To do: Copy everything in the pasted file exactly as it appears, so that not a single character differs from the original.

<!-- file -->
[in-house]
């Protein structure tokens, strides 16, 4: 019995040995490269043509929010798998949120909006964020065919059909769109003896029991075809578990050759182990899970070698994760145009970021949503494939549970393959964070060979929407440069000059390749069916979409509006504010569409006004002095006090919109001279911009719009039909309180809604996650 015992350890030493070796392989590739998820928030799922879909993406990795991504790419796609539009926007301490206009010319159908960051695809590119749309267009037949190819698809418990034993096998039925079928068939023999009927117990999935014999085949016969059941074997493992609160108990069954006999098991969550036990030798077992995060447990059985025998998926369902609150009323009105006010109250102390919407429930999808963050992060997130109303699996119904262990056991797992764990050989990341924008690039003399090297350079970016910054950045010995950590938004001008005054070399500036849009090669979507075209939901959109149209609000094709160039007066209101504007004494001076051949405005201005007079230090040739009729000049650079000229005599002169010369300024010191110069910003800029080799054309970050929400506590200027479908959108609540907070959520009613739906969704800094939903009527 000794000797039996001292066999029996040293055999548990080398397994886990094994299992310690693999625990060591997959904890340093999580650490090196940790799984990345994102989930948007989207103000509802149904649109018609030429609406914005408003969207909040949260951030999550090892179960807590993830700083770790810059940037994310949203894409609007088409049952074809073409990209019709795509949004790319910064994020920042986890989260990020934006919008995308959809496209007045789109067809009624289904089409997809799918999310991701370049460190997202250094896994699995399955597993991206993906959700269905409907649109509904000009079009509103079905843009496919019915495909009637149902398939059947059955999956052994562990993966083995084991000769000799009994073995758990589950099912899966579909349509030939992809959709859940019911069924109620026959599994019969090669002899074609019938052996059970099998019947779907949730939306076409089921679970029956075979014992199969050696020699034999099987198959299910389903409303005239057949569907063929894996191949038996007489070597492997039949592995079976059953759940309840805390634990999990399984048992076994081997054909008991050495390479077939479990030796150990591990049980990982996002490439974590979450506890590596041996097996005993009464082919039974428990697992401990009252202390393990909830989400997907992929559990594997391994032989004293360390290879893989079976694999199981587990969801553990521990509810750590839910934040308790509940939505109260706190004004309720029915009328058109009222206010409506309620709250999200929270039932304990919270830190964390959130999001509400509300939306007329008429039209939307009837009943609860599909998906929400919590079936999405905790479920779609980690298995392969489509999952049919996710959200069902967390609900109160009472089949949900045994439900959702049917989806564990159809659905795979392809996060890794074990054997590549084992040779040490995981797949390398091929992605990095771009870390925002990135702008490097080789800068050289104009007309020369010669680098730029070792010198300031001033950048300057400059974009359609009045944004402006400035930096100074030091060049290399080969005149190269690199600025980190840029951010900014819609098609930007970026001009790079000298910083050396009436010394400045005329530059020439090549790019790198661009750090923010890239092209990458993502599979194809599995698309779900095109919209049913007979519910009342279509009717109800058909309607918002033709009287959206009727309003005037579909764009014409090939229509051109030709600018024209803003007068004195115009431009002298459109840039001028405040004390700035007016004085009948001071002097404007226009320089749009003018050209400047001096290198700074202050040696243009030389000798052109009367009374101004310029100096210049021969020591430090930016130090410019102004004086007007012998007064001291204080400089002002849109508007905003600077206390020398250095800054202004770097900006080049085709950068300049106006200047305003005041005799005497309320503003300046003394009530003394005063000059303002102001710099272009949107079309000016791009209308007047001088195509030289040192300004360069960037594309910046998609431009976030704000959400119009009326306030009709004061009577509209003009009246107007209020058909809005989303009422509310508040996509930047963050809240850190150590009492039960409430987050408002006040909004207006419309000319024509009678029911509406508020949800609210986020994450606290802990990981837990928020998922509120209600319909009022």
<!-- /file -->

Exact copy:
[in-house]
């Protein structure tokens, strides 16, 4: 019995040995490269043509929010798998949120909006964020065919059909769109003896029991075809578990050759182990899970070698994760145009970021949503494939549970393959964070060979929407440069000059390749069916979409509006504010569409006004002095006090919109001279911009719009039909309180809604996650 015992350890030493070796392989590739998820928030799922879909993406990795991504790419796609539009926007301490206009010319159908960051695809590119749309267009037949190819698809418990034993096998039925079928068939023999009927117990999935014999085949016969059941074997493992609160108990069954006999098991969550036990030798077992995060447990059985025998998926369902609150009323009105006010109250102390919407429930999808963050992060997130109303699996119904262990056991797992764990050989990341924008690039003399090297350079970016910054950045010995950590938004001008005054070399500036849009090669979507075209939901959109149209609000094709160039007066209101504007004494001076051949405005201005007079230090040739009729000049650079000229005599002169010369300024010191110069910003800029080799054309970050929400506590200027479908959108609540907070959520009613739906969704800094939903009527 000794000797039996001292066999029996040293055999548990080398397994886990094994299992310690693999625990060591997959904890340093999580650490090196940790799984990345994102989930948007989207103000509802149904649109018609030429609406914005408003969207909040949260951030999550090892179960807590993830700083770790810059940037994310949203894409609007088409049952074809073409990209019709795509949004790319910064994020920042986890989260990020934006919008995308959809496209007045789109067809009624289904089409997809799918999310991701370049460190997202250094896994699995399955597993991206993906959700269905409907649109509904000009079009509103079905843009496919019915495909009637149902398939059947059955999956052994562990993966083995084991000769000799009994073995758990589950099912899966579909349509030939992809959709859940019911069924109620026959599994019969090669002899074609019938052996059970099998019947779907949730939306076409089921679970029956075979014992199969050696020699034999099987198959299910389903409303005239057949569907063929894996191949038996007489070597492997039949592995079976059953759940309840805390634990999990399984048992076994081997054909008991050495390479077939479990030796150990591990049980990982996002490439974590979450506890590596041996097996005993009464082919039974428990697992401990009252202390393990909830989400997907992929559990594997391994032989004293360390290879893989079976694999199981587990969801553990521990509810750590839910934040308790509940939505109260706190004004309720029915009328058109009222206010409506309620709250999200929270039932304990919270830190964390959130999001509400509300939306007329008429039209939307009837009943609860599909998906929400919590079936999405905790479920779609980690298995392969489509999952049919996710959200069902967390609900109160009472089949949900045994439900959702049917989806564990159809659905795979392809996060890794074990054997590549084992040779040490995981797949390398091929992605990095771009870390925002990135702008490097080789800068050289104009007309020369010669680098730029070792010198300031001033950048300057400059974009359609009045944004402006400035930096100074030091060049290399080969005149190269690199600025980190840029951010900014819609098609930007970026001009790079000298910083050396009436010394400045005329530059020439090549790019790198661009750090923010890239092209990458993502599979194809599995698309779900095109919209049913007979519910009342279509009717109800058909309607918002033709009287959206009727309003005037579909764009014409090939229509051109030709600018024209803003007068004195115009431009002298459109840039001028405040004390700035007016004085009948001071002097404007226009320089749009003018050209400047001096290198700074202050040696243009030389000798052109009367009374101004310029100096210049021969020591430090930016130090410019102004004086007007012998007064001291204080400089002002849109508007905003600077206390020398250095800054202004770097900006080049085709950068300049106006200047305003005041005799005497309320503003300046003394009530003394005063000059303002102001710099272009949107079309000016791009209308007047001088195509030289040192300004360069960037594309910046998609431009976030704000959400119009009326306030009709004061009577509209003009009246107007209020058909809005989303009422509310508040996509930047963050809240850190150590009492039960409430987050408002006040909004207006419309000319024509009678029911509406508020949800609210986020994450606290802990990981837990928020998922509120209600319909009022």